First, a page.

Definition & Facts of Liver Transplant
What is a liver transplant?
A liver transplant is surgery to remove your diseased or injured liver and replace it with a healthy liver from another person, called a donor. If your liver stops working properly, called liver failure, a liver transplant can save your life.
How common are liver transplants?
In 2015, about 7,100 liver transplants were performed in the United States. Of these, almost 600 were performed in patients 17 years of age and younger.1
When do people need a liver transplant?
People need a liver transplant when their liver fails due to disease or injury.
For adults in the United States, the most common reasons for needing a liver transplant in 2016 were1
- alcoholic liver disease
- cancers that start in the liver combined with cirrhosis
- fatty liver disease (nonalcoholic steatohepatitis)
- cirrhosis caused by chronic hepatitis C
Biliary atresia is the most common reason children need a liver transplant.1
People may also need a liver transplant due to acute liver failure. Acute liver failure is an uncommon condition most often caused by taking too much acetaminophen.2 Other causes of acute liver failure include
- bad reactions to prescription medicines, illegal drugs, and herbal medicines
- viral hepatitis
- blockage of the blood vessels to the liver
- autoimmune diseases
- genetic disorders
What are the types of liver transplant?
Deceased donor transplants
Most livers for transplants come from people who have just died, called deceased donors. During a deceased donor transplant, surgeons remove your diseased or injured liver and replace it with the deceased donor’s liver. Adults typically receive the entire liver from a deceased donor. However, surgeons may split a deceased donor’s liver into two parts. The larger part may go to an adult, and the smaller part may go to a smaller adult or child.
Living donor transplants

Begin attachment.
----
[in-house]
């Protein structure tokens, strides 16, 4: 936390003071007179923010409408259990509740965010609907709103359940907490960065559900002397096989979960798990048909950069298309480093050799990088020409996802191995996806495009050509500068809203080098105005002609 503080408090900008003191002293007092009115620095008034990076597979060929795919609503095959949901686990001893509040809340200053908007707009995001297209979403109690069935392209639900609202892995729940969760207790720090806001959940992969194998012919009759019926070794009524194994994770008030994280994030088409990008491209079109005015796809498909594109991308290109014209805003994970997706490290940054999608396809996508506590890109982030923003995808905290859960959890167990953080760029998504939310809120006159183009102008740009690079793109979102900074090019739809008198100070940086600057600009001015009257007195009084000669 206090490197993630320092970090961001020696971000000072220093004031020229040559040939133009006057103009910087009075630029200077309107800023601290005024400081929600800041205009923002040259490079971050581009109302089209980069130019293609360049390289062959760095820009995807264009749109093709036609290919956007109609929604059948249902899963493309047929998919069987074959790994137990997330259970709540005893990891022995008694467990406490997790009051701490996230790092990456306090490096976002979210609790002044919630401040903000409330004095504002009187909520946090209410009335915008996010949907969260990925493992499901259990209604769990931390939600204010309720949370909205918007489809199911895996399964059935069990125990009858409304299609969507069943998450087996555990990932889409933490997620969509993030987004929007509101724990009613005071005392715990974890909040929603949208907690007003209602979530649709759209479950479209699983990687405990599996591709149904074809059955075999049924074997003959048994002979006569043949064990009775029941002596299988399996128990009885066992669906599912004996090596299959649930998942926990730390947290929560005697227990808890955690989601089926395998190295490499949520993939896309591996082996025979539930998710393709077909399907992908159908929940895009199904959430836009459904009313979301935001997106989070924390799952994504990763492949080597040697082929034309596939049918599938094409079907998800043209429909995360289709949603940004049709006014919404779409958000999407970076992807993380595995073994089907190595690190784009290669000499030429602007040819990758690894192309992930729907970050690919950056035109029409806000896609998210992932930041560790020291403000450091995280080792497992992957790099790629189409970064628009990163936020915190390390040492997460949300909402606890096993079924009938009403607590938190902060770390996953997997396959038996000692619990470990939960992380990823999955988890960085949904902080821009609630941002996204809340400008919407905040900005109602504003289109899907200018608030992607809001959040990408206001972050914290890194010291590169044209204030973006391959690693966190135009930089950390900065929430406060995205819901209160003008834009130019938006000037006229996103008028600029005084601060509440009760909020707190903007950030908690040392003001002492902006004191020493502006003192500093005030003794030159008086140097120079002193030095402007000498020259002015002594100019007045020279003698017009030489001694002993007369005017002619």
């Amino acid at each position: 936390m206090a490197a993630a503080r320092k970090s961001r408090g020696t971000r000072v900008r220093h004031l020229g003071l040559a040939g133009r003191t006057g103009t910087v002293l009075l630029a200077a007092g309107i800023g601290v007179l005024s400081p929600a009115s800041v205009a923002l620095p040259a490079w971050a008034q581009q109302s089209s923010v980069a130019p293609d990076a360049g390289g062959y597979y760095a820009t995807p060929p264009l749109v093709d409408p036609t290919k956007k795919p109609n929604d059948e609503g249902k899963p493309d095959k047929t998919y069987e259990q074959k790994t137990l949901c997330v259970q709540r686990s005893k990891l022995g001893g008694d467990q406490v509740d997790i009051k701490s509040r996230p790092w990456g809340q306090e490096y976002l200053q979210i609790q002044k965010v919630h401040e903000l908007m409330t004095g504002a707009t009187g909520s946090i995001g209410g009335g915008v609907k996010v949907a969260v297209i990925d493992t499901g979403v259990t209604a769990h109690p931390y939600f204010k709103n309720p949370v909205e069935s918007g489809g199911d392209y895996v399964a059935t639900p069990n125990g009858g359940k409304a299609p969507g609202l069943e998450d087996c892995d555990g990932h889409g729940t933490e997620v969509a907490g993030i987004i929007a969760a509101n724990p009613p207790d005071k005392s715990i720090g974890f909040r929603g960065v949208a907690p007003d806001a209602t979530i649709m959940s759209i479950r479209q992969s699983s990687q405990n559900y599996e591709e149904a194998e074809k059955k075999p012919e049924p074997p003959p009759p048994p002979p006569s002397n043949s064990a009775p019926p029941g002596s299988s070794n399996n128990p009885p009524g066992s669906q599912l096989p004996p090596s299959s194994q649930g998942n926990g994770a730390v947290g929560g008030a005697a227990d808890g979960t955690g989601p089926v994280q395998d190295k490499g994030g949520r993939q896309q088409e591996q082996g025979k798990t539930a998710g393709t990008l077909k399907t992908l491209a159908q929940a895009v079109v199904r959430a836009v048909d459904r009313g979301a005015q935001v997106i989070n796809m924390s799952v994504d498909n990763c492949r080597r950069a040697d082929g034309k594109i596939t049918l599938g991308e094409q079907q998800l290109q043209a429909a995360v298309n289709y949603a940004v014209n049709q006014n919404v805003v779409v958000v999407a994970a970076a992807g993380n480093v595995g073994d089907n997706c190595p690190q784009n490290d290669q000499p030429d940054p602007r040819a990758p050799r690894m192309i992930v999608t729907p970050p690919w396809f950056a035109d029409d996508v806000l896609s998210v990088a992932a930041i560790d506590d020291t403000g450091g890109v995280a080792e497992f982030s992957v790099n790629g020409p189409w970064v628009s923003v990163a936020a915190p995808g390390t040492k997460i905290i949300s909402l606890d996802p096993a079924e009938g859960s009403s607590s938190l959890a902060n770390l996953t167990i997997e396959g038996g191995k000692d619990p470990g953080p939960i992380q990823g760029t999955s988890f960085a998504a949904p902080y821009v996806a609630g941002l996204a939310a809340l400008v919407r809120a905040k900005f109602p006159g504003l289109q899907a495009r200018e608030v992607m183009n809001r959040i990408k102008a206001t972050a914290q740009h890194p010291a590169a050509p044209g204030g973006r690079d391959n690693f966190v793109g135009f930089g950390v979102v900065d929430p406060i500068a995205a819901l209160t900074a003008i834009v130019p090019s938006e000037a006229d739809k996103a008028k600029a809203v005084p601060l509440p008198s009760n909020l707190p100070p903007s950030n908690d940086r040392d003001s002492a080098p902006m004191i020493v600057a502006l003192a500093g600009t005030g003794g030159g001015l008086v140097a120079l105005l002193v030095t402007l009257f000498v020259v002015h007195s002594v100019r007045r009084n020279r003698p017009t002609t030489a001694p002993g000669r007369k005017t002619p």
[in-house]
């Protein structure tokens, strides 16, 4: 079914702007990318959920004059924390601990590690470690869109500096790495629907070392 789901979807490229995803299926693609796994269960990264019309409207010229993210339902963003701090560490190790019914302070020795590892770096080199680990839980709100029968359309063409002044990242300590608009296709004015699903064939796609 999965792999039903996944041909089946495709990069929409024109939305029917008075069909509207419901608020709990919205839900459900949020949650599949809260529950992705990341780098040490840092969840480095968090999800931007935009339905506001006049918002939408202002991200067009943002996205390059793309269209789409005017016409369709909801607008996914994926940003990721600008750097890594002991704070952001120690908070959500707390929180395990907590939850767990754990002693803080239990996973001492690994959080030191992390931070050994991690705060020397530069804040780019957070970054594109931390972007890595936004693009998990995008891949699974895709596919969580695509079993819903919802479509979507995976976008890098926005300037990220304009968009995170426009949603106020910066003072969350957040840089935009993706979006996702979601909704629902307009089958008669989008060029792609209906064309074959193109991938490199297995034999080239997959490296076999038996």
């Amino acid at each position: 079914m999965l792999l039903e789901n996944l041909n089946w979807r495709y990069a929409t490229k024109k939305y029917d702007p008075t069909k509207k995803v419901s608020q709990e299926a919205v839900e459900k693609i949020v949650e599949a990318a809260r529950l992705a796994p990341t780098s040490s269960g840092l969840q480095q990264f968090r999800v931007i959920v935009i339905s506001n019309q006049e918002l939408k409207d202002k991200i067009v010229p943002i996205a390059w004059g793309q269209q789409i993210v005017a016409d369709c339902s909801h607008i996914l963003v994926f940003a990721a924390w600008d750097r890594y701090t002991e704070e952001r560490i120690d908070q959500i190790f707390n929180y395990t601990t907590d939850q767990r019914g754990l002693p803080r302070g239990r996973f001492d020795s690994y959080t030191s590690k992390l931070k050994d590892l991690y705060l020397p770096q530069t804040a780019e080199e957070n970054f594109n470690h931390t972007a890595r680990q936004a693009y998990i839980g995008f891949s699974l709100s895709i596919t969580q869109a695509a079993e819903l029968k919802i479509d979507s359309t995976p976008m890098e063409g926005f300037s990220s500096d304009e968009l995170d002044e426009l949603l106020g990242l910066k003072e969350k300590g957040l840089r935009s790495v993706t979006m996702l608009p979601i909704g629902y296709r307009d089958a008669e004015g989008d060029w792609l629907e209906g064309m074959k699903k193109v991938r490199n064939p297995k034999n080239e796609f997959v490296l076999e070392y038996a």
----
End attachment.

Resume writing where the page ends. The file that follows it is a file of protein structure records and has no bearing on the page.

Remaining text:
Sometimes a healthy living person will donate part of his or her liver, most often to a family member who is recommended for a liver transplant. This type of donor is called a living donor. During a living donor transplant, surgeons remove a part of the living donor’s healthy liver. Surgeons remove your diseased or injured liver and replace it with the part from the living donor. The living donor’s liver grows back to normal size soon after the surgery. The part of the liver that you receive also grows to normal size. Living donor transplants are less common than deceased donor transplants.
What are the survival rates after a liver transplant?
For patients receiving liver transplants from deceased donors, the survival rates are1
- 86 percent at 1 year
- 78 percent at 3 years
- 72 percent at 5 years
The 20-year survival rate is about 53 percent.3
Your chances of a successful liver transplant and long-term survival depend on your personal situation.
This content is provided as a service of the National Institute of Diabetes and Digestive and Kidney Diseases (NIDDK), part of the National Institutes of Health. The NIDDK translates and disseminates research findings through its clearinghouses and education programs to increase knowledge and understanding about health and disease among patients, health professionals, and the public. Content produced by the NIDDK is carefully reviewed by NIDDK scientists and other experts.
The NIDDK would like to thank:
Michael R. Lucey, M.D., University of Wisconsin–Madison